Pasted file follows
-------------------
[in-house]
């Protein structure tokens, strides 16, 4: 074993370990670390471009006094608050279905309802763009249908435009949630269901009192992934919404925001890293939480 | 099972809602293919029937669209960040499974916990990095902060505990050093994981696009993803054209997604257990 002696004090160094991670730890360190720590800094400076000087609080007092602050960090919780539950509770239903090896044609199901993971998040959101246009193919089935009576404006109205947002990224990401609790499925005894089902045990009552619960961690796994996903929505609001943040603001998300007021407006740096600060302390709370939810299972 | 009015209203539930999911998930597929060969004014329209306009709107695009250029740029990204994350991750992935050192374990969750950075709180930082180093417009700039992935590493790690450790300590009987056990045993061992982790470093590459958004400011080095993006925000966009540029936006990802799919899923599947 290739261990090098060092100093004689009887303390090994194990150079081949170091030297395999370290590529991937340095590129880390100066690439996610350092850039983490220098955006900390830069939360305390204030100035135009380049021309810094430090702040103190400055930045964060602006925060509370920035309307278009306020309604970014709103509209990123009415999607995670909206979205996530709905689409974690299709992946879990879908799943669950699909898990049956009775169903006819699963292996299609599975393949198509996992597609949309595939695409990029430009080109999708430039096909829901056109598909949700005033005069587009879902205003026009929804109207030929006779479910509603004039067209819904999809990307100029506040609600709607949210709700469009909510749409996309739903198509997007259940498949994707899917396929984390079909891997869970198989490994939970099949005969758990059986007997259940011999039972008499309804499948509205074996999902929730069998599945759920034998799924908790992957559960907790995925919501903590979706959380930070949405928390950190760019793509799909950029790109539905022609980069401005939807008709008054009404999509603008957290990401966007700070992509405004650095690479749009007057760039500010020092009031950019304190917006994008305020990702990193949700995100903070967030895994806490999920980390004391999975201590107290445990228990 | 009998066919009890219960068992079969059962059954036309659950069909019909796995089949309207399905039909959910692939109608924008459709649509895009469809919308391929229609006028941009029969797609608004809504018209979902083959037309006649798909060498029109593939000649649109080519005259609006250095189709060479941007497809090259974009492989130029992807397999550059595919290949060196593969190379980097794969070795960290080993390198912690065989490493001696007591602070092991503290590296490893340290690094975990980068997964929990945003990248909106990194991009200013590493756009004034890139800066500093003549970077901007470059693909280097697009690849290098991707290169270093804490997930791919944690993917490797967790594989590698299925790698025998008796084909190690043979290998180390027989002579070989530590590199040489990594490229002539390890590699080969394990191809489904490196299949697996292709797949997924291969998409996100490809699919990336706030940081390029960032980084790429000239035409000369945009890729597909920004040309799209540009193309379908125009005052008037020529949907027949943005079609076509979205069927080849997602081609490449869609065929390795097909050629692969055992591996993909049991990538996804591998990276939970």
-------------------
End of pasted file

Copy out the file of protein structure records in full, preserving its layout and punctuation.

[in-house]
């Protein structure tokens, strides 16, 4: 074993370990670390471009006094608050279905309802763009249908435009949630269901009192992934919404925001890293939480 | 099972809602293919029937669209960040499974916990990095902060505990050093994981696009993803054209997604257990 002696004090160094991670730890360190720590800094400076000087609080007092602050960090919780539950509770239903090896044609199901993971998040959101246009193919089935009576404006109205947002990224990401609790499925005894089902045990009552619960961690796994996903929505609001943040603001998300007021407006740096600060302390709370939810299972 | 009015209203539930999911998930597929060969004014329209306009709107695009250029740029990204994350991750992935050192374990969750950075709180930082180093417009700039992935590493790690450790300590009987056990045993061992982790470093590459958004400011080095993006925000966009540029936006990802799919899923599947 290739261990090098060092100093004689009887303390090994194990150079081949170091030297395999370290590529991937340095590129880390100066690439996610350092850039983490220098955006900390830069939360305390204030100035135009380049021309810094430090702040103190400055930045964060602006925060509370920035309307278009306020309604970014709103509209990123009415999607995670909206979205996530709905689409974690299709992946879990879908799943669950699909898990049956009775169903006819699963292996299609599975393949198509996992597609949309595939695409990029430009080109999708430039096909829901056109598909949700005033005069587009879902205003026009929804109207030929006779479910509603004039067209819904999809990307100029506040609600709607949210709700469009909510749409996309739903198509997007259940498949994707899917396929984390079909891997869970198989490994939970099949005969758990059986007997259940011999039972008499309804499948509205074996999902929730069998599945759920034998799924908790992957559960907790995925919501903590979706959380930070949405928390950190760019793509799909950029790109539905022609980069401005939807008709008054009404999509603008957290990401966007700070992509405004650095690479749009007057760039500010020092009031950019304190917006994008305020990702990193949700995100903070967030895994806490999920980390004391999975201590107290445990228990 | 009998066919009890219960068992079969059962059954036309659950069909019909796995089949309207399905039909959910692939109608924008459709649509895009469809919308391929229609006028941009029969797609608004809504018209979902083959037309006649798909060498029109593939000649649109080519005259609006250095189709060479941007497809090259974009492989130029992807397999550059595919290949060196593969190379980097794969070795960290080993390198912690065989490493001696007591602070092991503290590296490893340290690094975990980068997964929990945003990248909106990194991009200013590493756009004034890139800066500093003549970077901007470059693909280097697009690849290098991707290169270093804490997930791919944690993917490797967790594989590698299925790698025998008796084909190690043979290998180390027989002579070989530590590199040489990594490229002539390890590699080969394990191809489904490196299949697996292709797949997924291969998409996100490809699919990336706030940081390029960032980084790429000239035409000369945009890729597909920004040309799209540009193309379908125009005052008037020529949907027949943005079609076509979205069927080849997602081609490449869609065929390795097909050629692969055992591996993909049991990538996804591998990276939970």